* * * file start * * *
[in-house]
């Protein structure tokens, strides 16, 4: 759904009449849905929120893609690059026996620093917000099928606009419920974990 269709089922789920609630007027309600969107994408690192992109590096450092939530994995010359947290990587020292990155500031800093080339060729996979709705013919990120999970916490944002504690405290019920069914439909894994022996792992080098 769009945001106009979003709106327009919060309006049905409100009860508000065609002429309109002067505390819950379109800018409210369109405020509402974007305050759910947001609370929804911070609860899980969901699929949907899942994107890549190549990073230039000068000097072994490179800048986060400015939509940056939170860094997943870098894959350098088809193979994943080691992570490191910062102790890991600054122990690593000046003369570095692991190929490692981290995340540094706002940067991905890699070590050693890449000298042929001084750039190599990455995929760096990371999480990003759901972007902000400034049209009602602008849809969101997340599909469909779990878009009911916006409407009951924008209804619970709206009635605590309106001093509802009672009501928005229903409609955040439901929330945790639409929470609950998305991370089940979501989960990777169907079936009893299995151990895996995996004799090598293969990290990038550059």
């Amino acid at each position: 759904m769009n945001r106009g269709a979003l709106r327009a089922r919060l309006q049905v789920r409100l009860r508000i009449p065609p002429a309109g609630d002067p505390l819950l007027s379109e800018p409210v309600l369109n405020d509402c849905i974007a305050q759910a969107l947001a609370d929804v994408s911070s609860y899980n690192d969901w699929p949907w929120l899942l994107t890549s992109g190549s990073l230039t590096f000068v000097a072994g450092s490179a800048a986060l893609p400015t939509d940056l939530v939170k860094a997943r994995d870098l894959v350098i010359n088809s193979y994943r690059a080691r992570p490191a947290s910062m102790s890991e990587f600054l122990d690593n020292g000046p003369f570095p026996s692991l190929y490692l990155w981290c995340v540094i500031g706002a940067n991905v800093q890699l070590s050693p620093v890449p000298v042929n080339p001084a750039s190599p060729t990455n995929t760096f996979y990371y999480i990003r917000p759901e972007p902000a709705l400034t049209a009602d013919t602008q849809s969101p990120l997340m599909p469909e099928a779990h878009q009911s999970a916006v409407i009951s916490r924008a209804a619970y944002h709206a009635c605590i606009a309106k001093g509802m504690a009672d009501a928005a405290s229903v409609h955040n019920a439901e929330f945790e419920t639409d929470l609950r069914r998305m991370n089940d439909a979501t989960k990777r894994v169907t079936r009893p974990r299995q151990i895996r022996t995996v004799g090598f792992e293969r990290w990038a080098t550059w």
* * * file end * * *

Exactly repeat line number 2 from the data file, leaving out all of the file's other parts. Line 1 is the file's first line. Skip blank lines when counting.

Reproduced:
């Protein structure tokens, strides 16, 4: 759904009449849905929120893609690059026996620093917000099928606009419920974990 269709089922789920609630007027309600969107994408690192992109590096450092939530994995010359947290990587020292990155500031800093080339060729996979709705013919990120999970916490944002504690405290019920069914439909894994022996792992080098 769009945001106009979003709106327009919060309006049905409100009860508000065609002429309109002067505390819950379109800018409210369109405020509402974007305050759910947001609370929804911070609860899980969901699929949907899942994107890549190549990073230039000068000097072994490179800048986060400015939509940056939170860094997943870098894959350098088809193979994943080691992570490191910062102790890991600054122990690593000046003369570095692991190929490692981290995340540094706002940067991905890699070590050693890449000298042929001084750039190599990455995929760096990371999480990003759901972007902000400034049209009602602008849809969101997340599909469909779990878009009911916006409407009951924008209804619970709206009635605590309106001093509802009672009501928005229903409609955040439901929330945790639409929470609950998305991370089940979501989960990777169907079936009893299995151990895996995996004799090598293969990290990038550059």